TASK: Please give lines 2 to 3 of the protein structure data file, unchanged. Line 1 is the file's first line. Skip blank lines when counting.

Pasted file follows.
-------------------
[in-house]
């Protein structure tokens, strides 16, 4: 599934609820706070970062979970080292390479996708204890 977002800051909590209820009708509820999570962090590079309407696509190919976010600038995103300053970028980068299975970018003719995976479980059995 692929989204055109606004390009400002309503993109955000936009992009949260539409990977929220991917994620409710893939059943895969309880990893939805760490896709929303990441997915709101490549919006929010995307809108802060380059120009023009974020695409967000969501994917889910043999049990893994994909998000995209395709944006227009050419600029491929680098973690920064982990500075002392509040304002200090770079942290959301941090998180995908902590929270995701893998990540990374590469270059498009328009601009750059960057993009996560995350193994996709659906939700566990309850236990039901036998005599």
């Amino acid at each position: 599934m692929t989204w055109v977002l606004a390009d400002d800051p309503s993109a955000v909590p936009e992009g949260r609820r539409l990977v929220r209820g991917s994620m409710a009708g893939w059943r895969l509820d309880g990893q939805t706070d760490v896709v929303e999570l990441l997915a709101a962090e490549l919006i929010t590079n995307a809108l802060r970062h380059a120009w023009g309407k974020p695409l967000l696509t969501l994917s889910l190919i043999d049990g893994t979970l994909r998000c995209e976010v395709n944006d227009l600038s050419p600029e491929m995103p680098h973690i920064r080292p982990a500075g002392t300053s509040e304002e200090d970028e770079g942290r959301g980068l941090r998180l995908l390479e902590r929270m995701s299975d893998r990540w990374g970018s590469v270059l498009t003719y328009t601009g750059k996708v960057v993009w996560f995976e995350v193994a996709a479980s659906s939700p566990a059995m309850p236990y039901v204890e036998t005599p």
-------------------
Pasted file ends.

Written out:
């Protein structure tokens, strides 16, 4: 599934609820706070970062979970080292390479996708204890 977002800051909590209820009708509820999570962090590079309407696509190919976010600038995103300053970028980068299975970018003719995976479980059995 692929989204055109606004390009400002309503993109955000936009992009949260539409990977929220991917994620409710893939059943895969309880990893939805760490896709929303990441997915709101490549919006929010995307809108802060380059120009023009974020695409967000969501994917889910043999049990893994994909998000995209395709944006227009050419600029491929680098973690920064982990500075002392509040304002200090770079942290959301941090998180995908902590929270995701893998990540990374590469270059498009328009601009750059960057993009996560995350193994996709659906939700566990309850236990039901036998005599």
């Amino acid at each position: 599934m692929t989204w055109v977002l606004a390009d400002d800051p309503s993109a955000v909590p936009e992009g949260r609820r539409l990977v929220r209820g991917s994620m409710a009708g893939w059943r895969l509820d309880g990893q939805t706070d760490v896709v929303e999570l990441l997915a709101a962090e490549l919006i929010t590079n995307a809108l802060r970062h380059a120009w023009g309407k974020p695409l967000l696509t969501l994917s889910l190919i043999d049990g893994t979970l994909r998000c995209e976010v395709n944006d227009l600038s050419p600029e491929m995103p680098h973690i920064r080292p982990a500075g002392t300053s509040e304002e200090d970028e770079g942290r959301g980068l941090r998180l995908l390479e902590r929270m995701s299975d893998r990540w990374g970018s590469v270059l498009t003719y328009t601009g750059k996708v960057v993009w996560f995976e995350v193994a996709a479980s659906s939700p566990a059995m309850p236990y039901v204890e036998t005599p």